Mormon spectrums of orthodoxy and practice

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Various spectrums of beliefs or practice within Mormonism accounts for categories of Mormons possessing faith or skepticism regarding various and sundry doctrines of The Church of Jesus Christ of Latter-day Saints (the mainstream LDS Church), or pertaining to issues of orthopraxy/heteropraxy, among those identifying as Mormon.[1][2] Also, people partake of Mormon culture to some degree as a result of having been raised in the LDS Church or else having converted and spent a large portion of one's life as an active member of the LDS Church. Such "cultural" Mormons may or may not be actively involved with the church. In some cases may not even be, or have ever been, official members of the church.

Many cultural Mormons possess a strongly Mormon identity and abide with an appreciation for the lessons and the love they have received in the course of long church membership.[3] Cultural Mormons do not necessarily hold anti-Mormon sentiments and often support the goals of the church. Many retain a sense of Mormon identity for life.

Both secular Mormons and progressive Mormons are sometimes referred to as on the left side of the religious spectrums; the more typical mainstream Mormons, in the center; and religious Mormons dissidents who disagree with certain changes to "original teachings" within Mormonism, on the right. Segments of the right include both fundamentalist Mormons and dissidents who participate in the Remnant movement.[4]

Overview[edit]

The LDS Church disregards a certain amount of disbelief in its doctrines and practices; but, in certain instances it might consider them grounds for disciplinary action.

LDS Church leaders teach that certain doubts can be resolved by "instruction, study, and prayer, which result in increased testimony, which drives out further doubts."[5] However, disbelief in certain core doctrines (e.g.: the role of Jesus Christ as Savior and Redeemer; sustaining the leaders of the church as fulfilling their roles as prophets, seers, and revelators; etc.)[6] can prevent a Mormon from participating in certain activities, such as priesthood ordinances and temple worship. Some Mormons keep certain doubts secret in order to participate in such activities, or to avoid conflict with family and friends.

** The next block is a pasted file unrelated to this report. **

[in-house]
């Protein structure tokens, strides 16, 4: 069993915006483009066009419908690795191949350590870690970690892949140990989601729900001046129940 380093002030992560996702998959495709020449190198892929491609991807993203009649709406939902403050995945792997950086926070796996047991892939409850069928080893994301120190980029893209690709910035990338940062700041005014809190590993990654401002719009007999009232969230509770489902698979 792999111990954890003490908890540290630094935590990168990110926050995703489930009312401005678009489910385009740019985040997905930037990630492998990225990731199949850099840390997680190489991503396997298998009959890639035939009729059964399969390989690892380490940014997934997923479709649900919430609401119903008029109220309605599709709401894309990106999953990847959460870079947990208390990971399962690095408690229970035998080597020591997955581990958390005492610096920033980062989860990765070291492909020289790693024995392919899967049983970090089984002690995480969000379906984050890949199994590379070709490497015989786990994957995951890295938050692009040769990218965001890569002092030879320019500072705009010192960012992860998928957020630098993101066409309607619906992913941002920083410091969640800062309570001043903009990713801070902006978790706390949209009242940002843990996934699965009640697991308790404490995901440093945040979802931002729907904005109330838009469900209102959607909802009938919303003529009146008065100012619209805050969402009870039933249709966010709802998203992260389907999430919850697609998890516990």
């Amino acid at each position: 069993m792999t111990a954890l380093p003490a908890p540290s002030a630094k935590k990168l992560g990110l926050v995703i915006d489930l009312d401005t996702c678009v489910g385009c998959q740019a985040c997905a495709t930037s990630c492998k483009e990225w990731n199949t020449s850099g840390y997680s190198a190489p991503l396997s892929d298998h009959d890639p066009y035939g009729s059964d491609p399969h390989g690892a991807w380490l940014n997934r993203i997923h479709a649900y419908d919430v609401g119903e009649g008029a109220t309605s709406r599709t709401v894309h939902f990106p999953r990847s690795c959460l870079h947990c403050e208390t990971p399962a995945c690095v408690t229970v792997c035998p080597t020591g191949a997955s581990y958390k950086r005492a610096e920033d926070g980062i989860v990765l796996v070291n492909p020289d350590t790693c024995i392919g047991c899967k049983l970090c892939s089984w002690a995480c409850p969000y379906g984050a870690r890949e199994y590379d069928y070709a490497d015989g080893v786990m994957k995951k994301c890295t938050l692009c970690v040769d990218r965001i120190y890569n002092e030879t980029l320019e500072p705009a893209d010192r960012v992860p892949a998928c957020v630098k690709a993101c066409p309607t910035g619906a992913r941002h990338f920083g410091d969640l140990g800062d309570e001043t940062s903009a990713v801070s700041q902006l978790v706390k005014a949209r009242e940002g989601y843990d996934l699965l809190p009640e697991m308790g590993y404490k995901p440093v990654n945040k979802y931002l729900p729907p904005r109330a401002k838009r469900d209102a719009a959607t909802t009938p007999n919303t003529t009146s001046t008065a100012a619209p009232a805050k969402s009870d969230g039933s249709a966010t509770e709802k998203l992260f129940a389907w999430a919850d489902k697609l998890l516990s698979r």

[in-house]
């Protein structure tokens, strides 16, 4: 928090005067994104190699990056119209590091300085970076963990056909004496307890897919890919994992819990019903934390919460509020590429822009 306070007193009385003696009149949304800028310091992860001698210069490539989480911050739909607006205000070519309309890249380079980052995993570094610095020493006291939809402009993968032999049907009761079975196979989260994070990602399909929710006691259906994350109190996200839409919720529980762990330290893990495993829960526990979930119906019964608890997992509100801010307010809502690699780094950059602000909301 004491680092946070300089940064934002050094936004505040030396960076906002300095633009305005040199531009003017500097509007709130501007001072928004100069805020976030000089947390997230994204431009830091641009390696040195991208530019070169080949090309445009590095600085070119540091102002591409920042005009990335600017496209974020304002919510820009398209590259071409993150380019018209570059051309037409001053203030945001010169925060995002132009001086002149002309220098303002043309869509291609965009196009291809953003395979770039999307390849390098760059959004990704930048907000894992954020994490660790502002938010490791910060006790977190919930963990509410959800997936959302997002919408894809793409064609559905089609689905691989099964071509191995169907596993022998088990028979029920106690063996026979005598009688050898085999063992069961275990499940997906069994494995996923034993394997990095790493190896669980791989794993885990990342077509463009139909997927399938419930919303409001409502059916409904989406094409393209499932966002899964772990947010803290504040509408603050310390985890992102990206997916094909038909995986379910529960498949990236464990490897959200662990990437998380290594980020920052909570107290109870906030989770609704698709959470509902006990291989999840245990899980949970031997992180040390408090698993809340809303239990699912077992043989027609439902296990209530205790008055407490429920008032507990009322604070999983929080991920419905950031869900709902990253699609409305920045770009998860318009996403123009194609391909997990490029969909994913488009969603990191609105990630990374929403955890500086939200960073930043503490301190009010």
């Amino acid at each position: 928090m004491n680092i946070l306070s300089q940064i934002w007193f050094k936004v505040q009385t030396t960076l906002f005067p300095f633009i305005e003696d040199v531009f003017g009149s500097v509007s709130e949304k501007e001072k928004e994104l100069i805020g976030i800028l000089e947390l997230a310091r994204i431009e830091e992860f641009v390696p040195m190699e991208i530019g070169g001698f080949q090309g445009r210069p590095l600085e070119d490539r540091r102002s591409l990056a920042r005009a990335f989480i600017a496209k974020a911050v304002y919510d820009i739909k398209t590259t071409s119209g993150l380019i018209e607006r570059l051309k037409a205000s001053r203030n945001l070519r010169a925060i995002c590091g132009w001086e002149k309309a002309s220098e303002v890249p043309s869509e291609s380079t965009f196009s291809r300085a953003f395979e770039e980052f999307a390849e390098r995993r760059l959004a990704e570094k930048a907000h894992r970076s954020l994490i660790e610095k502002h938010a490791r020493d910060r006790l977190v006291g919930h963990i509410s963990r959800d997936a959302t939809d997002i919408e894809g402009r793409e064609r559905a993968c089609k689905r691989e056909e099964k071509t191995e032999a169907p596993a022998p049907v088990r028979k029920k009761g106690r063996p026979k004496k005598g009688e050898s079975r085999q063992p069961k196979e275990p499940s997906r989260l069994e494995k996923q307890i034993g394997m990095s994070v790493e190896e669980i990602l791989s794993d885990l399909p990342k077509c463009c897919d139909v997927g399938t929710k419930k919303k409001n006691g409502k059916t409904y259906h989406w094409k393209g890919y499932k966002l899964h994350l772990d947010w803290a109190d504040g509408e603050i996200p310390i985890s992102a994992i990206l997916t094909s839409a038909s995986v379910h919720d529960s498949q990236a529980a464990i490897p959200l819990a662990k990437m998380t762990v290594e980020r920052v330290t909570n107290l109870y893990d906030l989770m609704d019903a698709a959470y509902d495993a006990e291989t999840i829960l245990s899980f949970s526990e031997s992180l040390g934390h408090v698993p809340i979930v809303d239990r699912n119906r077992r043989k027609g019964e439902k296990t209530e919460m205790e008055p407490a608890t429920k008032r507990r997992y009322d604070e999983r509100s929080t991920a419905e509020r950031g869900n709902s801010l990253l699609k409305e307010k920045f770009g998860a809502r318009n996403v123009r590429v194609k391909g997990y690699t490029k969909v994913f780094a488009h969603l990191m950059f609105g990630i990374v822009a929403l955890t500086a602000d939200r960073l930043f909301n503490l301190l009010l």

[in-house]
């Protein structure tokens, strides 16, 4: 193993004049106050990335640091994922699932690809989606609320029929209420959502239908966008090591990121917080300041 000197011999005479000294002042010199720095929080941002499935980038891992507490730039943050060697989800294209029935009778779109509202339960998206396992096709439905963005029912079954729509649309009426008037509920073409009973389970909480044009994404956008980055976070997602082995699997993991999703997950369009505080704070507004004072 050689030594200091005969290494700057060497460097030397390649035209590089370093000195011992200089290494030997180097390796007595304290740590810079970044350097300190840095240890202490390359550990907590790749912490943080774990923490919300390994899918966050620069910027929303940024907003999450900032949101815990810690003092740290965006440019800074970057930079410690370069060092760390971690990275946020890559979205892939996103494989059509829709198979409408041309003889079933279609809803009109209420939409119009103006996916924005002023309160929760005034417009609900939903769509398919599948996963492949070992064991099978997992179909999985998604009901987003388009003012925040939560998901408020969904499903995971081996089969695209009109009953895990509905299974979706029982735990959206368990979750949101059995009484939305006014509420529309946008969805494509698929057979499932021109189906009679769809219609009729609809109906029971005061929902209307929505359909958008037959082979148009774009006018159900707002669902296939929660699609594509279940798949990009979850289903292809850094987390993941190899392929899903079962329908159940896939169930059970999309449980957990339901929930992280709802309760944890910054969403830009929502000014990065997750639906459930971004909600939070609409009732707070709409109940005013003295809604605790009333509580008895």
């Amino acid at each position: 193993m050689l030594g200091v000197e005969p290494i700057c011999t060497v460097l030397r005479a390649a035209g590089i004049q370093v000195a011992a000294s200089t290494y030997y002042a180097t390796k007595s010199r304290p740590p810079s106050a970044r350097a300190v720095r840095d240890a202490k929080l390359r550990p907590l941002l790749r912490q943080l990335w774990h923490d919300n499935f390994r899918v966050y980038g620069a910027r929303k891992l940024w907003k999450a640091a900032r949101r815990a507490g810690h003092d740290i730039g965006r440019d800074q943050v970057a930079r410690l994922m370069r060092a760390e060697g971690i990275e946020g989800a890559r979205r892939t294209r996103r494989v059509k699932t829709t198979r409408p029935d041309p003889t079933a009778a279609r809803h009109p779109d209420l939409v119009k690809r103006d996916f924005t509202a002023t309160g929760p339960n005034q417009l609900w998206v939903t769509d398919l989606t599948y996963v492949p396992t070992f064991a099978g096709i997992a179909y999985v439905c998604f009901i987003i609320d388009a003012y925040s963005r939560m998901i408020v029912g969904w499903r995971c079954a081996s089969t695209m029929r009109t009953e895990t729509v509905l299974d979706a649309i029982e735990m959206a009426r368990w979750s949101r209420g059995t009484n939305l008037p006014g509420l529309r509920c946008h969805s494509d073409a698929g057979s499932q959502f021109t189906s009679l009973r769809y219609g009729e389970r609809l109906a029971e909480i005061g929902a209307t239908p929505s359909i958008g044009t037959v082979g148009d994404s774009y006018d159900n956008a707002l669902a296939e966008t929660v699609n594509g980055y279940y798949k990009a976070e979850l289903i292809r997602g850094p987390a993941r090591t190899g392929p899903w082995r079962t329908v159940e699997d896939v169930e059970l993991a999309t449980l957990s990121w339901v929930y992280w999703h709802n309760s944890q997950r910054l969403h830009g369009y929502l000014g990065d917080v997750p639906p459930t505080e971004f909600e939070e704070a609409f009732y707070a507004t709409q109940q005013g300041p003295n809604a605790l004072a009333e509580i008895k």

Disciplinary action on the grounds of apostasy may result when a member of the LDS Church publicly opposes church doctrines.

Internet communities[edit]

Fearing that divulging any heterodoxy may result in stigmatization by mainstream LDS, some Mormons prefer anonymity. Many participate in Internet communities, where they can discuss their issues anonymously.

New Order Mormons[edit]

One such group refers to itself as the New Order Mormons,[7] a name patterned on the term New Order Amish (Amish who maintain cultural ties to their religion while not accepting some of its core tenets). This is a group of Mormons and former Mormons who no longer believe at least some of the tenets of the LDS Church, but because of family or cultural ties do not choose to completely separate themselves from the faith.

Humanistic Mormonism[edit]